Fellows Friday News: Engaging Climate Change, American Culture, and the Media

30 Jan 2015


Brent Wahl, 2014 Pew Fellow. Photo by Ryan Collerd.


Zoe Strauss. Photo by Ted Passon.

This month's Fellows news digest features photographer Zoe Strauss, whose Sea Change exhibit is now on view at Haverford College, following the aftermath of Hurricane Katrina, Deepwater Horizon, and Hurricane Sandy.

A short feature on multi-media artist Brent Wahl takes us through his sculptural photographic method. He talks about his work with found objects, and about staying put in Philadelphia as a result of his Pew Fellowship.

Fellows Afaa Michael Weaver, Major Jackson, King Britt, and Donald Camp took part in Ceremonies of Dark Men in Washington, DC this past December, in poetry, music, and visual arts. The public art project engaged contemporary social justice issues around the perception of race and gender.

Mark Your Calendars

Photographer Zoe Strauss (2005) gives an interview with NewsWorks on her latest exhibition, Sea Change, now on view at Haverford College. The photographs, vinyl prints, and projected images trace the landscape of post-climate change America.

Karen M'Closkey and Keith VanDerSys (2013) are organizing an architecture symposium exploring the influence of media on our understanding and formation of landscapes. Examining changes in the digital realm over the last decade, the panel takes places at the University of Pennsylvania, March 19 to March 20.

J. Louise Makary (2013) prepares to open her latest show, This is where wool comes from, at Brooklyn's Bannerette on January 31. The show is the culmination of work done with trans filmmaker/artist Madsen Minax during a summer residency at the Skowhegan School of Painting and Sculpture.

Alex Da Corte (2012) kicks off 2015 mounting his largest installation to date at Luxembourg & Dayan in New York City. Opening February 26, the new show, Die Hexe, "traces a cycle of emotions, while broaching questions of memory and biography, consumerism, American culture, folklore and the history of art."

As a part of the guiding team behind PAPAYA, PA Performing Arts for Young Audiences, Whit MacLaughlin (2002) gears up for a second season of "exhilarating live performances of high artistic caliber for Philadelphia families and youth," says executive director W. Courtenay Wilson in a recent Philadelphia Inquirer feature.

Dito van Reigersberg (2002) will collaborate with The Bearded Ladies Cabaret, January 26 to February 2, for Mommie Queerest, an "all-musical, all-queer version of the cult classic film Mommie Dearest," as described in Broadway World.

NEA Fellowships Announced

Major Jackson (1995) has been awarded a 2014 Creative Writing Fellowship from the National Endowment for the Arts. NEA Chairman Jane Chu says the 2014 grantees "will continue to demonstrate the power the arts have to deepen value, build connections, and foster an atmosphere of creativity and innovation both at the community level and with individuals throughout the nation."

Fellows in the News

Photographer and multi-media artist Brent Wahl (2014) discusses his process—using collected and staged objects—in a video feature as part of the University of Pennsylvania's artist spotlight series.

Sarah McEneaney (1993) gives an in-depth interview about her intensely autobiographic work and career in Philadelphia for the "Beer with a Painter" series at Hyperallergic. "Even when I am doing a landscape or cityscape," she says, "the paintings are autobiographical."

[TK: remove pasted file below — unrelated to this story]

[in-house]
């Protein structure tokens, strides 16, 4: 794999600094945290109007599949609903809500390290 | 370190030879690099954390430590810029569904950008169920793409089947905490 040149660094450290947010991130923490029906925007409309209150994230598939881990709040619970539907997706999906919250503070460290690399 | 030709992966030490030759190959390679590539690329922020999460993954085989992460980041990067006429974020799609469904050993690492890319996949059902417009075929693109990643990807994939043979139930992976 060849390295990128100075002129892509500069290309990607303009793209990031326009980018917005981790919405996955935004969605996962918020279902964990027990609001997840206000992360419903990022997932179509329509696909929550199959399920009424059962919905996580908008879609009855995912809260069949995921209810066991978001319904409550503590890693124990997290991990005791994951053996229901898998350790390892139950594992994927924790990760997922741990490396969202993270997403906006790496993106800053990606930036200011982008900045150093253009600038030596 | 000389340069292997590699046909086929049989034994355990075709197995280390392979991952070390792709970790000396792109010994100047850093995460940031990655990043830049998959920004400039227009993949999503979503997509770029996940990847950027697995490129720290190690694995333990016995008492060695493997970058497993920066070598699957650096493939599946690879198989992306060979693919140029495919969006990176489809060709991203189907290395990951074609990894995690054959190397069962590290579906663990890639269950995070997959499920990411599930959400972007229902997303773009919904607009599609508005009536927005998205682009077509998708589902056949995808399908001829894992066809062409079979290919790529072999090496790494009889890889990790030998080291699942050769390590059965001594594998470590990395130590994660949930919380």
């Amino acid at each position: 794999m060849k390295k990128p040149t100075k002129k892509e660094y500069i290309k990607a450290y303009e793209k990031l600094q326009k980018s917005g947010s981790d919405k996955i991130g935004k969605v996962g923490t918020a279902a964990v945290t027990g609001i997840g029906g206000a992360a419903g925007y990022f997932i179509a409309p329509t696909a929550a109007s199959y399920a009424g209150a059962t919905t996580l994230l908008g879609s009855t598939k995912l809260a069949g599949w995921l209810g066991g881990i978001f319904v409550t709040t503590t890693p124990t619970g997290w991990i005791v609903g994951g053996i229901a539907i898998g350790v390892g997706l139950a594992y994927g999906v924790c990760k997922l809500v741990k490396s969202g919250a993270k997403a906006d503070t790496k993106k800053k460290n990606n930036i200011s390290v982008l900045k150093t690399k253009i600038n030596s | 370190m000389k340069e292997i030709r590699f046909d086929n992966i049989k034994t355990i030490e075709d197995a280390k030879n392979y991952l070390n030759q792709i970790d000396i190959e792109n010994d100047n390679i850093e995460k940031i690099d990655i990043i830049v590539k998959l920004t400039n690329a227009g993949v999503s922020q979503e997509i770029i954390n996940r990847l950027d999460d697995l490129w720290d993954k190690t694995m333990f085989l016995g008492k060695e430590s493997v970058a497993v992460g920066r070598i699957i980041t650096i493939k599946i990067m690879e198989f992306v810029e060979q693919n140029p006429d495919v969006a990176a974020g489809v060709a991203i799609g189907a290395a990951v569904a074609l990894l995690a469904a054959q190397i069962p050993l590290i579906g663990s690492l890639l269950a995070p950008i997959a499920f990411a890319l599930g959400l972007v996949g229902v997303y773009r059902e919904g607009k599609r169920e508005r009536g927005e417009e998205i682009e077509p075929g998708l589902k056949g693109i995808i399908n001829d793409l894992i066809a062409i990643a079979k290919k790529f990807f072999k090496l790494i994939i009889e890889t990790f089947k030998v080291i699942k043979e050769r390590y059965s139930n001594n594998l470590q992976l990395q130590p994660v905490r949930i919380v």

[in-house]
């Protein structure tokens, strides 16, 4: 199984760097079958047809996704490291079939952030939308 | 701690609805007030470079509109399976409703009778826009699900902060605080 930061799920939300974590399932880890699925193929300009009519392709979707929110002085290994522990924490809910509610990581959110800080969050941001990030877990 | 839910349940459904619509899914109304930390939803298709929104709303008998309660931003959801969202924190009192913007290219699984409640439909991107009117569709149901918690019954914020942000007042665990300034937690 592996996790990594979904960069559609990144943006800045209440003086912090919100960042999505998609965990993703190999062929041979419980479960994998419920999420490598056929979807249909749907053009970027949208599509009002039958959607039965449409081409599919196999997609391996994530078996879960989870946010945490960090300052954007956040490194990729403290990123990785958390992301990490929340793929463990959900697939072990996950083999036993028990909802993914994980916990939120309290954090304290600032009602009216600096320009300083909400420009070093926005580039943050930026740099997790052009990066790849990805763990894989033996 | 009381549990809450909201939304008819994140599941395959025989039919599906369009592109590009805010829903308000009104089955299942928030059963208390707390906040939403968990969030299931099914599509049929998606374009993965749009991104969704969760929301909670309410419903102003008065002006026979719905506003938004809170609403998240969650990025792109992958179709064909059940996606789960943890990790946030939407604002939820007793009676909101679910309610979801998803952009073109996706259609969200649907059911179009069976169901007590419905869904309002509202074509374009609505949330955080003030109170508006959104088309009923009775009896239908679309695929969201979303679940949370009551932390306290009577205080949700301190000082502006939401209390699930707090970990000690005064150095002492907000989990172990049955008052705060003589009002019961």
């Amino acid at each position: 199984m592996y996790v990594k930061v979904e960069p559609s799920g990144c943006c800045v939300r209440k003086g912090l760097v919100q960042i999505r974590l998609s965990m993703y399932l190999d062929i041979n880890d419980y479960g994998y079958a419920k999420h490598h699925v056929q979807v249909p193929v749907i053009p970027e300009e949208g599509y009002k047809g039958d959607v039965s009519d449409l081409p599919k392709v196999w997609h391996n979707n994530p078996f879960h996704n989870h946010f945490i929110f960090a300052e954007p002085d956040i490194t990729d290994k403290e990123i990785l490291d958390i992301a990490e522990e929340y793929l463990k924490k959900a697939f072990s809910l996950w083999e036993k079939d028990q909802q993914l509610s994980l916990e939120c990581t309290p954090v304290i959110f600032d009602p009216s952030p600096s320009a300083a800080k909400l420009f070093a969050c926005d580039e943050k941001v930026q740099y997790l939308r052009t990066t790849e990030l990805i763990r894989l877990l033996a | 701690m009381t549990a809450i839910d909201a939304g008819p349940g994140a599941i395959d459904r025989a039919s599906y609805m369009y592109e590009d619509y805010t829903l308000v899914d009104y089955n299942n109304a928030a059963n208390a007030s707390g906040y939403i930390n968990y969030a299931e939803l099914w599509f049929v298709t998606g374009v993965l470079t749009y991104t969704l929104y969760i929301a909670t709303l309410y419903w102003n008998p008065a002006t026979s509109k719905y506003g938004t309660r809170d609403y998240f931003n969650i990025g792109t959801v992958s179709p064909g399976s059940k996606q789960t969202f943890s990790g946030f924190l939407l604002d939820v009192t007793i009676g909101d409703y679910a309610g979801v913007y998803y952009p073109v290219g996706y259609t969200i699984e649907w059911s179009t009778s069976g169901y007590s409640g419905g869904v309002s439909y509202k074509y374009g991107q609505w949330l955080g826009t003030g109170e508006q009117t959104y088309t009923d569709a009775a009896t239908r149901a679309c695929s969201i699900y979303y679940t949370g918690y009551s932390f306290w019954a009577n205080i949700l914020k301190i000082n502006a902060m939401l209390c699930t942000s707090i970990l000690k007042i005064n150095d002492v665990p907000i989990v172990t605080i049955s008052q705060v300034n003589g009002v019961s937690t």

The New York Times says Matt Mitchell's (2012) complex new collaborative material, premiered at the Jazz Gallery with his quartet, "will establish a bold signature for him as a composer and bandleader."

Paste Magazine interviews Mary Lattimore (2014) on touring, improvisation, and the harp. In the interview, Lattimore credits her Fellowship for "two years of financial piece of mind...It's an opportunity to not work all these little, part-time jobs and just focus on your art. It's been really amazing so far."

Essex Hemphill's (1993) oeuvre as a writer is spotlighted on Queerty.com, as a queer black writer who "deserves your attention."

Judith Schaechter's (1992) stained-glass work The Birth of Eve was recently acquired by the Smithsonian American Art Museum. Nora Atkinson, the Lloyd Herman Curator of Craft, discusses Schaechter as "one of the foremost innovators, teachers, and practitioners in her field" in the Smithsonian's blog Eye Level.

Alex Da Corte's (2012) collaborative installation at the Philadelphia ICA this past fall, Easternsports, makes Hyperallergic's top ten exhibitions list for 2014.

Pew Fellows Examine American Culture

Afaa Michael Weaver (1998), Major Jackson (1995), King Britt (2007), and Donald Camp (1995) participated in the Washington, DC-based artistic social justice project, Ceremonies of Dark Men. As described in The Huffington Post, this "outdoor interactive experience" worked to show "black men, as they are: complex people, and not racialized caricature. People who go to work every day, people who love their families, people who create the world around us."

In the spirit of the collaborative publication Megawords, Huck Magazine invited Anthony Smyrski (2012) to interview Dan Murphy (2012), his collaborator. The two discuss Dan's career, Philadelphia, and the fringes of American culture.

Stuart Netsky's (1995) latest show at Bridgette Mayer Gallery, Sirens, explores feminine glamor in multimedia work. It received rave reviews from The Philadelphia Inquirer as well as theartblog.